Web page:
Friday, August 25, 2006

San Jose Semaphore Solution Theory

After reviewing the posts from Jo, Kelly, Ben and Joann, I think I have a theory that might solve the cryptogram. The critical piece of information is that there is no repeatable pattern of both glyphs and alpha-numeric content that are synchronized (other than short term repeats) and repeated and that two people can observe totally different streams simultaneously. If two people are seeing different broadcasts, then there must be a dynamic key. There are also mechanisms that can force a pattern to break (reloading a web page or a plane flying overhead).

Here is the theory:

Assuming the 16 by 16 grid concept is legitimate, each repeatable block of string-integer points at a coordinate. However, that coordinate is only a partial solution. The glyphs modify the partial solution by stating a path that the solver should take on the grid from that place. I suspect that the glyphs point in sequential order to a path that you would map. For example, if the sequence Kilo 02 is stated with the glyphs - - / \, you might go the grid position of k2, then go one square to the left or right, another square to the left or right, one square immediately to the right and above and another move to the right and below. That would land you on the correct answer.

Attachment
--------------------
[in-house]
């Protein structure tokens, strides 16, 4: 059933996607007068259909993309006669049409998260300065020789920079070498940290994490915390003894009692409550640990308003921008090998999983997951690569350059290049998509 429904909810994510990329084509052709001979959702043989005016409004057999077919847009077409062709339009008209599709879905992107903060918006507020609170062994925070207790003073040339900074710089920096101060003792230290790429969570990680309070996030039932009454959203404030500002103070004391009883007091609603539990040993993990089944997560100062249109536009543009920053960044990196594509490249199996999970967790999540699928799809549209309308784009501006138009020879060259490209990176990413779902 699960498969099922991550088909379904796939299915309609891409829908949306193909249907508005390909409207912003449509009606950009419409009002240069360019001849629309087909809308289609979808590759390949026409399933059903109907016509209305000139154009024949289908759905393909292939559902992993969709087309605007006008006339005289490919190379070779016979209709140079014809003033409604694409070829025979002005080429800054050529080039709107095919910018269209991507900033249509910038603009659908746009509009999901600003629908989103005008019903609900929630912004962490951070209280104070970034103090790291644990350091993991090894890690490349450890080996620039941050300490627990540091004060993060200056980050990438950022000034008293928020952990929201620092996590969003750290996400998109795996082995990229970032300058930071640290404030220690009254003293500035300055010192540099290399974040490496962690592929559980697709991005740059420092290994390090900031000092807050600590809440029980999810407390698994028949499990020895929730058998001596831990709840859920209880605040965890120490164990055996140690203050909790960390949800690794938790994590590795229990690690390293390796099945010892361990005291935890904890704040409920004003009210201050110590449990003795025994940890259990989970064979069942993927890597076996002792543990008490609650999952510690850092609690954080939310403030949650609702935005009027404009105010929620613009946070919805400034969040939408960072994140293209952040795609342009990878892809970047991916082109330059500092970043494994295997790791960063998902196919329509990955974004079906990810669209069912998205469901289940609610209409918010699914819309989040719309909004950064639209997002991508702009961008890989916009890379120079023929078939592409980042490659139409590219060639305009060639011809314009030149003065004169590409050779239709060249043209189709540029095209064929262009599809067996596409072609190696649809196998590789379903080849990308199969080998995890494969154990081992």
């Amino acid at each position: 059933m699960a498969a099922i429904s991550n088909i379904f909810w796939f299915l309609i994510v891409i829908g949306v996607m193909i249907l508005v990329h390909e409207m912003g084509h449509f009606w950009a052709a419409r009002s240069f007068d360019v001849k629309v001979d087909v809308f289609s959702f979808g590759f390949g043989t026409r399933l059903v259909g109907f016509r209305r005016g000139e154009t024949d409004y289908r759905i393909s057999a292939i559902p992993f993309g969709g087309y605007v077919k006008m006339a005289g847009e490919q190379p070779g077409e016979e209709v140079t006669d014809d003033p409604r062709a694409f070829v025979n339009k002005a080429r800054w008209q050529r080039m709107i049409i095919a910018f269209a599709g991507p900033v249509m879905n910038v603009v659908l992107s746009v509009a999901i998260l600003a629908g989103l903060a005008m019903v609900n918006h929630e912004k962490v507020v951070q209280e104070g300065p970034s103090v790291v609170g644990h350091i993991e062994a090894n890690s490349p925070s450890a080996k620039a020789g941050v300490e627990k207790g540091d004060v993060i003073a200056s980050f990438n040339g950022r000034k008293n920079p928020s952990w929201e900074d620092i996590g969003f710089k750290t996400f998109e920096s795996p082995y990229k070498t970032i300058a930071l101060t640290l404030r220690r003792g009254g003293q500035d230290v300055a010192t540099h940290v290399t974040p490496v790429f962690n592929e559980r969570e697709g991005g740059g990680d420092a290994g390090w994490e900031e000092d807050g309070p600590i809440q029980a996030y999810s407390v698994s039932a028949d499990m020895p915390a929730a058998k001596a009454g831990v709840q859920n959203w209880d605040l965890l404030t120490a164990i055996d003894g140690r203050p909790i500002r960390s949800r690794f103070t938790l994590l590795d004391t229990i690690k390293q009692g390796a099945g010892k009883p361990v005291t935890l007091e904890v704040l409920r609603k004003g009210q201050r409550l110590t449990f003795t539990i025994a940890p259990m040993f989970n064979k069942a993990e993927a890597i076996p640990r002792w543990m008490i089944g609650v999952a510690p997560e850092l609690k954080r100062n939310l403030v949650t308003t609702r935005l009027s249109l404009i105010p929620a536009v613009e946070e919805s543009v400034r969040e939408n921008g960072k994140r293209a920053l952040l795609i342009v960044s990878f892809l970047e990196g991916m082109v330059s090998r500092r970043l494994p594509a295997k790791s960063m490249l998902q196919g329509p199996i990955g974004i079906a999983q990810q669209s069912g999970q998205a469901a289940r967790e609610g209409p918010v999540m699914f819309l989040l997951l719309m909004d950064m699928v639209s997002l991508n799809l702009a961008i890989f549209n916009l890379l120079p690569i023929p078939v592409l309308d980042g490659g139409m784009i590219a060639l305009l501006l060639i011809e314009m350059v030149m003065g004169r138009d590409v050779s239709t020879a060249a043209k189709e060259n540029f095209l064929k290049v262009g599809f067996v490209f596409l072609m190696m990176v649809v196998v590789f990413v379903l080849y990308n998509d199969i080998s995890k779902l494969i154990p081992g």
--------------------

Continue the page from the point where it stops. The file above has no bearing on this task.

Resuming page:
This theory is supported by Kelly’s observation that “While both listening, we each got completely different combinations of letters, glyphs, etc”. This probably indicates that the observable signals are computer generated and random and combine two or more keys with the cyphertext. This would be a good cryptographic technique because it avoids anyone seeing patterns and/or potentially introduces patterns that might mislead someone trying to solve it. Given Ben pointed out that the creators have cryptographic experience, I suspect they would not use linear keys (too easy to break).

The questions to test this theory:

Given the glyphs are ambiguous as to direction, I suspect that there is another key in the voice or music tones. For example, if the woman’s voice “sings” the number, perhaps that signals that all horizontal moves and left to right, rather than right to left. The tones might also come into play. If the tone is higher than the previous tone, the vertical moves are from bottom to top, if lower than previous, top to bottom.

Also the question remains as to the characters in the grid itself. Is it simply the alphabet repeated over and over? Is it the ASCII table? There might be two grids as well. One with the alphabet vertically laid out and one with it horizontal.

So far I have put about 5 hours into solving this (perhaps a bit more given I think about it sometimes). I suspect that it could not be this easy given the statement that it should take about two years to solve. Either that or Ben, Joann, Kelly, Jo and myself are a good team.

I probably won’t have time to test the theory this week given I have to write several presentations for Adobe Developer Days (Yes - I am Adobe's security technical evangelist) in London the week after next, but I’ll try to map this out and test the theory.

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